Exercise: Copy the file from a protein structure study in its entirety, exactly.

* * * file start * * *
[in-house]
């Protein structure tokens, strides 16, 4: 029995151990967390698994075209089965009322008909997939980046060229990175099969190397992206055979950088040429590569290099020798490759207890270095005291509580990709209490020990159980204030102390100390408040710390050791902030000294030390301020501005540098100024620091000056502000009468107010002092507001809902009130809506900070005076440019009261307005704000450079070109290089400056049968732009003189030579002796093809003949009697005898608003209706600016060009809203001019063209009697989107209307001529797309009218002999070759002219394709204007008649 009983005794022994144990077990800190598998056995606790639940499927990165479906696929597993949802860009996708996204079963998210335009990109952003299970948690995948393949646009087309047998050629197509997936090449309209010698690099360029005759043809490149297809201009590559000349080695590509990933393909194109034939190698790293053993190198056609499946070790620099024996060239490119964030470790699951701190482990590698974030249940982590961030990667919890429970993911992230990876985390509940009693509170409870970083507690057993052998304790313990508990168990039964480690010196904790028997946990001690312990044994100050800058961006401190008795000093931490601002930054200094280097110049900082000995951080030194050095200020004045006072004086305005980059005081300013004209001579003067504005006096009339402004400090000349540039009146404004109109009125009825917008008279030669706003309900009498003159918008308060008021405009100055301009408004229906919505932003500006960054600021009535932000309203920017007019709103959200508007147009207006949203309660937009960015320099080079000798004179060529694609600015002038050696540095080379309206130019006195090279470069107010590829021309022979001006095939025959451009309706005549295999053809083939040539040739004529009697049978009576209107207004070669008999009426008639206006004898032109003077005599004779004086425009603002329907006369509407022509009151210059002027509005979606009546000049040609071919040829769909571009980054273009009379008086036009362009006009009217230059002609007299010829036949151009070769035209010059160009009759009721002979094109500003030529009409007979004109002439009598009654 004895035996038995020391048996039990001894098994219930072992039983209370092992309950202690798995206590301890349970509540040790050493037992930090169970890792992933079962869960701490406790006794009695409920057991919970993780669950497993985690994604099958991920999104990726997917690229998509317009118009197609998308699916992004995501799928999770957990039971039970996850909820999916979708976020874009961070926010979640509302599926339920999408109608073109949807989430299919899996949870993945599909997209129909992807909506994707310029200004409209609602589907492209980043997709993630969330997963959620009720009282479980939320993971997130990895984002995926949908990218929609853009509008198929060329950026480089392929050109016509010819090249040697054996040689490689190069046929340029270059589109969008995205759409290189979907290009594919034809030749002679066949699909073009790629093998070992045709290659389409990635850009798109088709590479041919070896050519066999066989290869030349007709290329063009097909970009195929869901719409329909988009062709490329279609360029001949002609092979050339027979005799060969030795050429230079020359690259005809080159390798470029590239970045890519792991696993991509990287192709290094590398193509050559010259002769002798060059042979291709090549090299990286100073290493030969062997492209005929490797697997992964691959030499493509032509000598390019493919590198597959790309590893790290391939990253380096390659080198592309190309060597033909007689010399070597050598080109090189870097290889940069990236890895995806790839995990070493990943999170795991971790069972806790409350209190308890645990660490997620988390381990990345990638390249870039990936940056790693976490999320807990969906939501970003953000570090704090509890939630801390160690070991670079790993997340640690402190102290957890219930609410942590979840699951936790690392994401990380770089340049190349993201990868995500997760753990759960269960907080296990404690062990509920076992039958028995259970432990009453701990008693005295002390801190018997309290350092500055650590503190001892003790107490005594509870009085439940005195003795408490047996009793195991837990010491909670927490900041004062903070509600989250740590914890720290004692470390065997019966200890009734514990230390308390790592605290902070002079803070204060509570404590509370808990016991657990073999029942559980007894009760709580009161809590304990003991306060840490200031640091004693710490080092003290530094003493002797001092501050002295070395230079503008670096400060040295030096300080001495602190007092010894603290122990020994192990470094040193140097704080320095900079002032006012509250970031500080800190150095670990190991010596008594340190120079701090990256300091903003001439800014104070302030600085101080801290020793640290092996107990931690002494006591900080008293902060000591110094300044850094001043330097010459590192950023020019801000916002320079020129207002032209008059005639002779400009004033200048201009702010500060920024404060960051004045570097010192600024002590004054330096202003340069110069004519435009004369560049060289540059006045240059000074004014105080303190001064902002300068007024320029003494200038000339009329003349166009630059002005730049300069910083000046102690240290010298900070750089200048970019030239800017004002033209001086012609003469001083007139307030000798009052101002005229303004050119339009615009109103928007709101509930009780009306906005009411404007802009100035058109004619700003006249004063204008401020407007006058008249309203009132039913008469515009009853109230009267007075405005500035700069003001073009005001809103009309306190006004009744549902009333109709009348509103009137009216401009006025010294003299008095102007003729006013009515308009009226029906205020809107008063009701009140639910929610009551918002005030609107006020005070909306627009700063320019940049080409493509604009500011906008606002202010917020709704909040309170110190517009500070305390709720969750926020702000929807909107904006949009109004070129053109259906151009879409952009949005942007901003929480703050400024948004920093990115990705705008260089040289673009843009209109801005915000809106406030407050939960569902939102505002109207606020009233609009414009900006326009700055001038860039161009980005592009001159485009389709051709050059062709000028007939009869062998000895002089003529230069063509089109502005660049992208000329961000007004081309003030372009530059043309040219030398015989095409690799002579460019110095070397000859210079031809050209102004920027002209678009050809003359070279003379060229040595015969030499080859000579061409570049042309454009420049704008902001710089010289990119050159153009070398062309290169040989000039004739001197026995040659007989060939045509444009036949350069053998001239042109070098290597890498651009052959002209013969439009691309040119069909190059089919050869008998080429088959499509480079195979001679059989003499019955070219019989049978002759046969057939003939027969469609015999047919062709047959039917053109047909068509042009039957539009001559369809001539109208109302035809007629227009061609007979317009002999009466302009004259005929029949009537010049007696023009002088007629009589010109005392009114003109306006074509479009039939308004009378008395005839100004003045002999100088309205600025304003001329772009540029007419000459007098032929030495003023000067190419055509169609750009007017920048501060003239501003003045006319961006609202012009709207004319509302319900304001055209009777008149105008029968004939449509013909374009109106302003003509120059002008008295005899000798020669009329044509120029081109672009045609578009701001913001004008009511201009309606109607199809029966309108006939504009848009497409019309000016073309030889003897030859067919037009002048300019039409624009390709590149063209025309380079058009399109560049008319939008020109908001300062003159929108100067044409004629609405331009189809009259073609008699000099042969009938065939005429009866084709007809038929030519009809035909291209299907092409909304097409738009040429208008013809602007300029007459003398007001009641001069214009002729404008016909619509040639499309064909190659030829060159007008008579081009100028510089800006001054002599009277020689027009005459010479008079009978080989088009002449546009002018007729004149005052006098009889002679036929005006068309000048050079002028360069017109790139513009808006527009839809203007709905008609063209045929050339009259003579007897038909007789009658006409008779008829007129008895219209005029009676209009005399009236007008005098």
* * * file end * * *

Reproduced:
[in-house]
């Protein structure tokens, strides 16, 4: 029995151990967390698994075209089965009322008909997939980046060229990175099969190397992206055979950088040429590569290099020798490759207890270095005291509580990709209490020990159980204030102390100390408040710390050791902030000294030390301020501005540098100024620091000056502000009468107010002092507001809902009130809506900070005076440019009261307005704000450079070109290089400056049968732009003189030579002796093809003949009697005898608003209706600016060009809203001019063209009697989107209307001529797309009218002999070759002219394709204007008649 009983005794022994144990077990800190598998056995606790639940499927990165479906696929597993949802860009996708996204079963998210335009990109952003299970948690995948393949646009087309047998050629197509997936090449309209010698690099360029005759043809490149297809201009590559000349080695590509990933393909194109034939190698790293053993190198056609499946070790620099024996060239490119964030470790699951701190482990590698974030249940982590961030990667919890429970993911992230990876985390509940009693509170409870970083507690057993052998304790313990508990168990039964480690010196904790028997946990001690312990044994100050800058961006401190008795000093931490601002930054200094280097110049900082000995951080030194050095200020004045006072004086305005980059005081300013004209001579003067504005006096009339402004400090000349540039009146404004109109009125009825917008008279030669706003309900009498003159918008308060008021405009100055301009408004229906919505932003500006960054600021009535932000309203920017007019709103959200508007147009207006949203309660937009960015320099080079000798004179060529694609600015002038050696540095080379309206130019006195090279470069107010590829021309022979001006095939025959451009309706005549295999053809083939040539040739004529009697049978009576209107207004070669008999009426008639206006004898032109003077005599004779004086425009603002329907006369509407022509009151210059002027509005979606009546000049040609071919040829769909571009980054273009009379008086036009362009006009009217230059002609007299010829036949151009070769035209010059160009009759009721002979094109500003030529009409007979004109002439009598009654 004895035996038995020391048996039990001894098994219930072992039983209370092992309950202690798995206590301890349970509540040790050493037992930090169970890792992933079962869960701490406790006794009695409920057991919970993780669950497993985690994604099958991920999104990726997917690229998509317009118009197609998308699916992004995501799928999770957990039971039970996850909820999916979708976020874009961070926010979640509302599926339920999408109608073109949807989430299919899996949870993945599909997209129909992807909506994707310029200004409209609602589907492209980043997709993630969330997963959620009720009282479980939320993971997130990895984002995926949908990218929609853009509008198929060329950026480089392929050109016509010819090249040697054996040689490689190069046929340029270059589109969008995205759409290189979907290009594919034809030749002679066949699909073009790629093998070992045709290659389409990635850009798109088709590479041919070896050519066999066989290869030349007709290329063009097909970009195929869901719409329909988009062709490329279609360029001949002609092979050339027979005799060969030795050429230079020359690259005809080159390798470029590239970045890519792991696993991509990287192709290094590398193509050559010259002769002798060059042979291709090549090299990286100073290493030969062997492209005929490797697997992964691959030499493509032509000598390019493919590198597959790309590893790290391939990253380096390659080198592309190309060597033909007689010399070597050598080109090189870097290889940069990236890895995806790839995990070493990943999170795991971790069972806790409350209190308890645990660490997620988390381990990345990638390249870039990936940056790693976490999320807990969906939501970003953000570090704090509890939630801390160690070991670079790993997340640690402190102290957890219930609410942590979840699951936790690392994401990380770089340049190349993201990868995500997760753990759960269960907080296990404690062990509920076992039958028995259970432990009453701990008693005295002390801190018997309290350092500055650590503190001892003790107490005594509870009085439940005195003795408490047996009793195991837990010491909670927490900041004062903070509600989250740590914890720290004692470390065997019966200890009734514990230390308390790592605290902070002079803070204060509570404590509370808990016991657990073999029942559980007894009760709580009161809590304990003991306060840490200031640091004693710490080092003290530094003493002797001092501050002295070395230079503008670096400060040295030096300080001495602190007092010894603290122990020994192990470094040193140097704080320095900079002032006012509250970031500080800190150095670990190991010596008594340190120079701090990256300091903003001439800014104070302030600085101080801290020793640290092996107990931690002494006591900080008293902060000591110094300044850094001043330097010459590192950023020019801000916002320079020129207002032209008059005639002779400009004033200048201009702010500060920024404060960051004045570097010192600024002590004054330096202003340069110069004519435009004369560049060289540059006045240059000074004014105080303190001064902002300068007024320029003494200038000339009329003349166009630059002005730049300069910083000046102690240290010298900070750089200048970019030239800017004002033209001086012609003469001083007139307030000798009052101002005229303004050119339009615009109103928007709101509930009780009306906005009411404007802009100035058109004619700003006249004063204008401020407007006058008249309203009132039913008469515009009853109230009267007075405005500035700069003001073009005001809103009309306190006004009744549902009333109709009348509103009137009216401009006025010294003299008095102007003729006013009515308009009226029906205020809107008063009701009140639910929610009551918002005030609107006020005070909306627009700063320019940049080409493509604009500011906008606002202010917020709704909040309170110190517009500070305390709720969750926020702000929807909107904006949009109004070129053109259906151009879409952009949005942007901003929480703050400024948004920093990115990705705008260089040289673009843009209109801005915000809106406030407050939960569902939102505002109207606020009233609009414009900006326009700055001038860039161009980005592009001159485009389709051709050059062709000028007939009869062998000895002089003529230069063509089109502005660049992208000329961000007004081309003030372009530059043309040219030398015989095409690799002579460019110095070397000859210079031809050209102004920027002209678009050809003359070279003379060229040595015969030499080859000579061409570049042309454009420049704008902001710089010289990119050159153009070398062309290169040989000039004739001197026995040659007989060939045509444009036949350069053998001239042109070098290597890498651009052959002209013969439009691309040119069909190059089919050869008998080429088959499509480079195979001679059989003499019955070219019989049978002759046969057939003939027969469609015999047919062709047959039917053109047909068509042009039957539009001559369809001539109208109302035809007629227009061609007979317009002999009466302009004259005929029949009537010049007696023009002088007629009589010109005392009114003109306006074509479009039939308004009378008395005839100004003045002999100088309205600025304003001329772009540029007419000459007098032929030495003023000067190419055509169609750009007017920048501060003239501003003045006319961006609202012009709207004319509302319900304001055209009777008149105008029968004939449509013909374009109106302003003509120059002008008295005899000798020669009329044509120029081109672009045609578009701001913001004008009511201009309606109607199809029966309108006939504009848009497409019309000016073309030889003897030859067919037009002048300019039409624009390709590149063209025309380079058009399109560049008319939008020109908001300062003159929108100067044409004629609405331009189809009259073609008699000099042969009938065939005429009866084709007809038929030519009809035909291209299907092409909304097409738009040429208008013809602007300029007459003398007001009641001069214009002729404008016909619509040639499309064909190659030829060159007008008579081009100028510089800006001054002599009277020689027009005459010479008079009978080989088009002449546009002018007729004149005052006098009889002679036929005006068309000048050079002028360069017109790139513009808006527009839809203007709905008609063209045929050339009259003579007897038909007789009658006409008779008829007129008895219209005029009676209009005399009236007008005098």